Metabolic Water and Fasting | Wet and Dry

Metabolic Water and Fasting | Wet and Dry

Dry Fasting Basics

Discover metabolic water, produced by animals as they break down nutrients like proteins and fats, helping them maintain hydration in limited water conditions.

Table of contents

Metabolic water is the water that animals produce within their bodies through the breakdown of nutrients, such as proteins and fats, during their day-to-day activities. It's a fascinating and essential process that helps creatures maintain hydration, especially when external water sources are limited.

Metabolic Water and Fasting | Wet and Dry - young camel
Think of a camel crossing the desert. These incredible animals can survive without water for extended periods, partly because they can generate metabolic water to compensate for the lack of water intake. As camels break down the fat stored in their humps, they produce water, which helps keep them hydrated during their long journeys.
Another example can be found in birds. A study on zebra finches showed that even when deprived of water for 24 hours, these small birds were still well-hydrated. By burning their own fat stores, they were able to generate a significant amount of metabolic water to maintain their hydration levels.
For animals that live in harsh environments with scarce water availability, metabolic water production is crucial for their survival. By breaking down nutrients in their bodies, they can generate the water they need to stay healthy and active.

Process of creating metabolic water

Metabolic water is created through chemical processes that occur within an organism's cells during the breakdown of nutrients like carbohydrates, fats, and proteins. These nutrients are converted into energy, and water is produced as a byproduct. Let's dive into the chemical processes behind metabolic water creation.

Metabolic Water and Fasting | Wet and Dry - water drops

Carbohydrates, mainly in the form of glucose, are broken down through a process called cellular respiration. Glucose is combined with oxygen, creating carbon dioxide, water, and energy in the form of ATP (adenosine triphosphate). The water generated in this process contributes to metabolic water.

Fats are another significant source of metabolic water. They are stored as triglycerides, which are broken down into glycerol and fatty acids. The fatty acids undergo a process called beta-oxidation, producing acetyl-CoA molecules. These molecules enter the citric acid cycle (also known as the Krebs cycle or TCA cycle), which generates ATP, carbon dioxide, and water. The water produced in this cycle adds to the metabolic water supply.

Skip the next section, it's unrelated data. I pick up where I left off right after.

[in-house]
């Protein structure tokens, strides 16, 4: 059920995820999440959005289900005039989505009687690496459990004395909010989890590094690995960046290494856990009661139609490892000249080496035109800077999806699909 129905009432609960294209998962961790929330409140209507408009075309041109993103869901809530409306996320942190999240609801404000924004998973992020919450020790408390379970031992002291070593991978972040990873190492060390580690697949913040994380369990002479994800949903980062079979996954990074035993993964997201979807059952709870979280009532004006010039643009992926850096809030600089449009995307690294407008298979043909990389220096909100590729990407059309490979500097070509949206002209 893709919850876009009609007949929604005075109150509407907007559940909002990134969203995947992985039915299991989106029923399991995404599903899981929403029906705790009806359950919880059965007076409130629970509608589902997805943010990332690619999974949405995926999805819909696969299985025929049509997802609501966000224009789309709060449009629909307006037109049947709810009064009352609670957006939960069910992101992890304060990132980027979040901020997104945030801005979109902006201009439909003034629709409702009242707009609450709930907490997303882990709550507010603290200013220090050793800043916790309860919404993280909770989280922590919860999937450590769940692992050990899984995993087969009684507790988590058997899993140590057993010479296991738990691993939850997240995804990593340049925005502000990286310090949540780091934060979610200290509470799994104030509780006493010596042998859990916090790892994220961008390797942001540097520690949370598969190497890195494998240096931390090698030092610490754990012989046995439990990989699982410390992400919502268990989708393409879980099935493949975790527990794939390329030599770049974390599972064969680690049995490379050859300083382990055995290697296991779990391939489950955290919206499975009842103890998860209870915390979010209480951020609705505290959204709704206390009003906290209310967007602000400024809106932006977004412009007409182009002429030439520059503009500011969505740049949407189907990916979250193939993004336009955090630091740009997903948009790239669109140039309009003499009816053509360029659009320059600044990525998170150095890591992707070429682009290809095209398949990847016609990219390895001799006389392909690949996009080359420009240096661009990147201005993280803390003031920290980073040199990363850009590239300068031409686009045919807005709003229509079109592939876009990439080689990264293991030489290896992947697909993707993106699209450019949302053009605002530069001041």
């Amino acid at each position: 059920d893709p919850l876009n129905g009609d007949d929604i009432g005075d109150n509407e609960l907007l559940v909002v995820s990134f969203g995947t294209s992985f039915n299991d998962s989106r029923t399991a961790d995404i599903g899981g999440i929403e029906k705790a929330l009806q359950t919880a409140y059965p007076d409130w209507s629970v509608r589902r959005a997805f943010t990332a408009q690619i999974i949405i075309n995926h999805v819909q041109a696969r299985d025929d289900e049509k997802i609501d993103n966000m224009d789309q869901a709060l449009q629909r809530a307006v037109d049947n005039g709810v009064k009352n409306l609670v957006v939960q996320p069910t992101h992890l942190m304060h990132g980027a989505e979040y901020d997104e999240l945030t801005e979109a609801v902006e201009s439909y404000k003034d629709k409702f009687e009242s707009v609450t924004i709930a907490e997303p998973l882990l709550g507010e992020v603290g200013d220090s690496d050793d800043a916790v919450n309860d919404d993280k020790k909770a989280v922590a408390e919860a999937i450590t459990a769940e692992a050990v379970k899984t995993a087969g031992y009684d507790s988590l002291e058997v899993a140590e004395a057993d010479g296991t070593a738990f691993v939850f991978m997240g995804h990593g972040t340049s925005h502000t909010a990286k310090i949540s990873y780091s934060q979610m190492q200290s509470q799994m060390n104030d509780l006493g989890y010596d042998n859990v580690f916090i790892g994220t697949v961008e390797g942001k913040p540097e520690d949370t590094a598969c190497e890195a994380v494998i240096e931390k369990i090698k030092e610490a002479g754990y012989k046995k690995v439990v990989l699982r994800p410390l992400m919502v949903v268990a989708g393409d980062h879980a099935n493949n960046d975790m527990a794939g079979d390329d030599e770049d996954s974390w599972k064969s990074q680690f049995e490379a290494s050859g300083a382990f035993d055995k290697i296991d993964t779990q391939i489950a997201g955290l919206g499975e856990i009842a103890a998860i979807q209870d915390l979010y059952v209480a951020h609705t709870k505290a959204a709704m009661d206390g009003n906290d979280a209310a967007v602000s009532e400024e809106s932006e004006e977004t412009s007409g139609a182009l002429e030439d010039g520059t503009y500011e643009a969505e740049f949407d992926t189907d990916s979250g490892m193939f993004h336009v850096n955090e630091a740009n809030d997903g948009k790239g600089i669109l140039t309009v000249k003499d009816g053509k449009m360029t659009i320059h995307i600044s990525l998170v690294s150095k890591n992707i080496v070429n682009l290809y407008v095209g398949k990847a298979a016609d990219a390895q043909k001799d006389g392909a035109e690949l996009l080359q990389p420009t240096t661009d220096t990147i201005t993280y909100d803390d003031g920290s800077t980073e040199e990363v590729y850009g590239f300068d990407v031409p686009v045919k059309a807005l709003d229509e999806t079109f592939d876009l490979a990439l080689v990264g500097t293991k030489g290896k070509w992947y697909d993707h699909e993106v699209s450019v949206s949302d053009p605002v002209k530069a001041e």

Lastly, proteins are broken down into their constituent amino acids. These amino acids are then deaminated, removing the amino group and forming ammonia, which is further processed into urea for excretion. The remaining carbon skeletons enter various points of the citric acid cycle, producing energy, carbon dioxide, and metabolic water.

Fasting and Metabolic Water in Zebra Finches

Most creatures need a regular water supply to survive, especially birds. Water scarcity can limit birds' habitat, flight range, and altitude during migration. However, some animals can generate water by breaking down their own tissues, such as proteins and fats, when under extreme conditions. It was previously thought that proteins were the main source of water, as they are associated with bound water molecules. But a curious team of researchers from Jagiellonian University in Poland decided to investigate how birds produce water from their metabolism.

metabolic water creation in zebra finches fat burn
Differences in body mass and composition in the three experimental groups at the time of dissection. Birds were given access to food and water (control), or were deprived of food (water only) or of both food and water. (A) Body mass (Mb), (B) body water content, (C) lean dry Mb and (D) total body fat. Least square means (LSM) and 95% confidence intervals from the models including initial Mb and day of dissection (see Table 1) are presented. Asterisks indicate significant pair-wise comparisons: *P<0.05, **P<0.01. Sample size was 12 in each group.

The researchers conducted a study with zebra finches, dividing them into three groups: one with unlimited access to food and water, one with access to water only, and one without access to either. After 24 hours, they measured the birds' metabolic rates and analyzed their body composition. Surprisingly, all the birds were well-hydrated, even the ones deprived of water. However, the body composition of the birds varied significantly. The water-deprived birds were able to generate an impressive amount of water by burning their own fat.

To produce the same amount of water from proteins, the starving water-deprived birds would have to break down a potentially dangerous amount of protein from their body tissues. This would not only affect the birds during fasting but also when they started eating again.

The study showed that water availability is crucial for fasting birds to maintain their fat stores. 

The researchers now suggest that fat serves as the primary source for metabolic water production, challenging previous views that protein was the main source. This fascinating discovery helps us better understand how birds manage their water supply under different conditions.


Increased fat catabolism sustains water balance during fasting in zebra finches
Highlighted Article: Water balance of birds fasting without water is maintained mainly by elevated fat catabolism, which generates 6 times more metabolic water compared with that for birds with access to water.

Yannick Wolfe

15 Years of Fasting Experience, Ex-ME/CFS, Ex-Long covid. Tech Consultant, Molecular biologist, Father, Researcher, Experimenter.

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